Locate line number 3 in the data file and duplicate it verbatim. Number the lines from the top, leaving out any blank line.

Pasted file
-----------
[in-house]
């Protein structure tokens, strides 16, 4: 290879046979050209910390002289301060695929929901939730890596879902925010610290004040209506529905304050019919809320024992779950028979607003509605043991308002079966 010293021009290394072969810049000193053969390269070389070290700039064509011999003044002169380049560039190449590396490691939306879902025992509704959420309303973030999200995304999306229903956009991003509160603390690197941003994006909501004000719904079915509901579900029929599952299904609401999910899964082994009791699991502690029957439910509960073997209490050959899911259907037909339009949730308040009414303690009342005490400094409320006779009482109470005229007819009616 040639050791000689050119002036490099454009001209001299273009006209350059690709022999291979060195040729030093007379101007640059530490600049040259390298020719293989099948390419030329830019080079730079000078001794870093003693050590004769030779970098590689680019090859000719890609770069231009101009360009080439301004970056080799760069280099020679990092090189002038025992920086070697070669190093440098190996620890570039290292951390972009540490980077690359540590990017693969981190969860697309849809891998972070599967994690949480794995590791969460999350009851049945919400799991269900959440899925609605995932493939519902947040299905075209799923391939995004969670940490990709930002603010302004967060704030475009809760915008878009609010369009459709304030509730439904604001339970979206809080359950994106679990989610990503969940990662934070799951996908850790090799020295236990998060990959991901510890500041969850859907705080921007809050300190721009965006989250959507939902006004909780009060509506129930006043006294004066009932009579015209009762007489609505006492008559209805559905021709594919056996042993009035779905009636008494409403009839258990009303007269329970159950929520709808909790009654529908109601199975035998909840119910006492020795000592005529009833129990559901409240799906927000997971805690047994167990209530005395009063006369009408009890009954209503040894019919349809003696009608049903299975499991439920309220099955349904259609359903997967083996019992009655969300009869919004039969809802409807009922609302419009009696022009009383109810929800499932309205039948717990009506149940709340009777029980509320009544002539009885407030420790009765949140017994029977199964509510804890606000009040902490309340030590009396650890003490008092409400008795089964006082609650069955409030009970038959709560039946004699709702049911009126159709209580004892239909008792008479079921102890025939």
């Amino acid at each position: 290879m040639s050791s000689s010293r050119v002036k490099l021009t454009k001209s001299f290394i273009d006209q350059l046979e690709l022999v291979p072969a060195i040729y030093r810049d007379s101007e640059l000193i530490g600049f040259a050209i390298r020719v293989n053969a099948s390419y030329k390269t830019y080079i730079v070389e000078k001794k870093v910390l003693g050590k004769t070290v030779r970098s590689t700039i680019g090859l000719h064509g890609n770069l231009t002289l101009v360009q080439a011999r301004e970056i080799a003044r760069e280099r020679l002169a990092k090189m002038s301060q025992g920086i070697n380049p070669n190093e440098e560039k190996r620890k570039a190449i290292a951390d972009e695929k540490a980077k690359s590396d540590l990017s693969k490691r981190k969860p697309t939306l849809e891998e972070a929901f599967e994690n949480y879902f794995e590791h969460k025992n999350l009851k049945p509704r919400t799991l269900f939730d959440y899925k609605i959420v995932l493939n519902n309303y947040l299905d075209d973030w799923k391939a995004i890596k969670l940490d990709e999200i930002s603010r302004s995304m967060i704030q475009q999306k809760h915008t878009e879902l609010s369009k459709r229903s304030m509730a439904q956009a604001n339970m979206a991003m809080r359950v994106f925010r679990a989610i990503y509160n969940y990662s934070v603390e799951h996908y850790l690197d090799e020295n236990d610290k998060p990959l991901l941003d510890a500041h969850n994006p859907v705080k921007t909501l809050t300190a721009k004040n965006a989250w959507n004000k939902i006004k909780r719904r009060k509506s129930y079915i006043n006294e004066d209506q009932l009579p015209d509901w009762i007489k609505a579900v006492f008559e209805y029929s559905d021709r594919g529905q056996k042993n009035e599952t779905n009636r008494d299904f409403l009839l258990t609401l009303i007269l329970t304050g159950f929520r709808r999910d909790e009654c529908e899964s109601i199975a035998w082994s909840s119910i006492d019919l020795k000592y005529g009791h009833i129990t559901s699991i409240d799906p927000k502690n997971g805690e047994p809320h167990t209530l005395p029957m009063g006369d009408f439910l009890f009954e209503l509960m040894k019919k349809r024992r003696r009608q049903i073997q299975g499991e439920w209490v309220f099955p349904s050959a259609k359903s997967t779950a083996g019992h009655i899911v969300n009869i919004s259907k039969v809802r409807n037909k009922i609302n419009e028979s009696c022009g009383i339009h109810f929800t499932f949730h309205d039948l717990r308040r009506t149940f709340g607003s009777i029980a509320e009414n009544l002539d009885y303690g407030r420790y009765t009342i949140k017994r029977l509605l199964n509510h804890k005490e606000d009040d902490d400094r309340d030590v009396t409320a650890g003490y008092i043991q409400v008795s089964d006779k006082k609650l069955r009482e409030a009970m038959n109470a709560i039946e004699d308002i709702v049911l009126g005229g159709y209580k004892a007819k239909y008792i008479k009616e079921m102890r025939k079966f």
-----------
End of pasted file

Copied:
């Amino acid at each position: 290879m040639s050791s000689s010293r050119v002036k490099l021009t454009k001209s001299f290394i273009d006209q350059l046979e690709l022999v291979p072969a060195i040729y030093r810049d007379s101007e640059l000193i530490g600049f040259a050209i390298r020719v293989n053969a099948s390419y030329k390269t830019y080079i730079v070389e000078k001794k870093v910390l003693g050590k004769t070290v030779r970098s590689t700039i680019g090859l000719h064509g890609n770069l231009t002289l101009v360009q080439a011999r301004e970056i080799a003044r760069e280099r020679l002169a990092k090189m002038s301060q025992g920086i070697n380049p070669n190093e440098e560039k190996r620890k570039a190449i290292a951390d972009e695929k540490a980077k690359s590396d540590l990017s693969k490691r981190k969860p697309t939306l849809e891998e972070a929901f599967e994690n949480y879902f794995e590791h969460k025992n999350l009851k049945p509704r919400t799991l269900f939730d959440y899925k609605i959420v995932l493939n519902n309303y947040l299905d075209d973030w799923k391939a995004i890596k969670l940490d990709e999200i930002s603010r302004s995304m967060i704030q475009q999306k809760h915008t878009e879902l609010s369009k459709r229903s304030m509730a439904q956009a604001n339970m979206a991003m809080r359950v994106f925010r679990a989610i990503y509160n969940y990662s934070v603390e799951h996908y850790l690197d090799e020295n236990d610290k998060p990959l991901l941003d510890a500041h969850n994006p859907v705080k921007t909501l809050t300190a721009k004040n965006a989250w959507n004000k939902i006004k909780r719904r009060k509506s129930y079915i006043n006294e004066d209506q009932l009579p015209d509901w009762i007489k609505a579900v006492f008559e209805y029929s559905d021709r594919g529905q056996k042993n009035e599952t779905n009636r008494d299904f409403l009839l258990t609401l009303i007269l329970t304050g159950f929520r709808r999910d909790e009654c529908e899964s109601i199975a035998w082994s909840s119910i006492d019919l020795k000592y005529g009791h009833i129990t559901s699991i409240d799906p927000k502690n997971g805690e047994p809320h167990t209530l005395p029957m009063g006369d009408f439910l009890f009954e209503l509960m040894k019919k349809r024992r003696r009608q049903i073997q299975g499991e439920w209490v309220f099955p349904s050959a259609k359903s997967t779950a083996g019992h009655i899911v969300n009869i919004s259907k039969v809802r409807n037909k009922i609302n419009e028979s009696c022009g009383i339009h109810f929800t499932f949730h309205d039948l717990r308040r009506t149940f709340g607003s009777i029980a509320e009414n009544l002539d009885y303690g407030r420790y009765t009342i949140k017994r029977l509605l199964n509510h804890k005490e606000d009040d902490d400094r309340d030590v009396t409320a650890g003490y008092i043991q409400v008795s089964d006779k006082k609650l069955r009482e409030a009970m038959n109470a709560i039946e004699d308002i709702v049911l009126g005229g159709y209580k004892a007819k239909y008792i008479k009616e079921m102890r025939k079966f």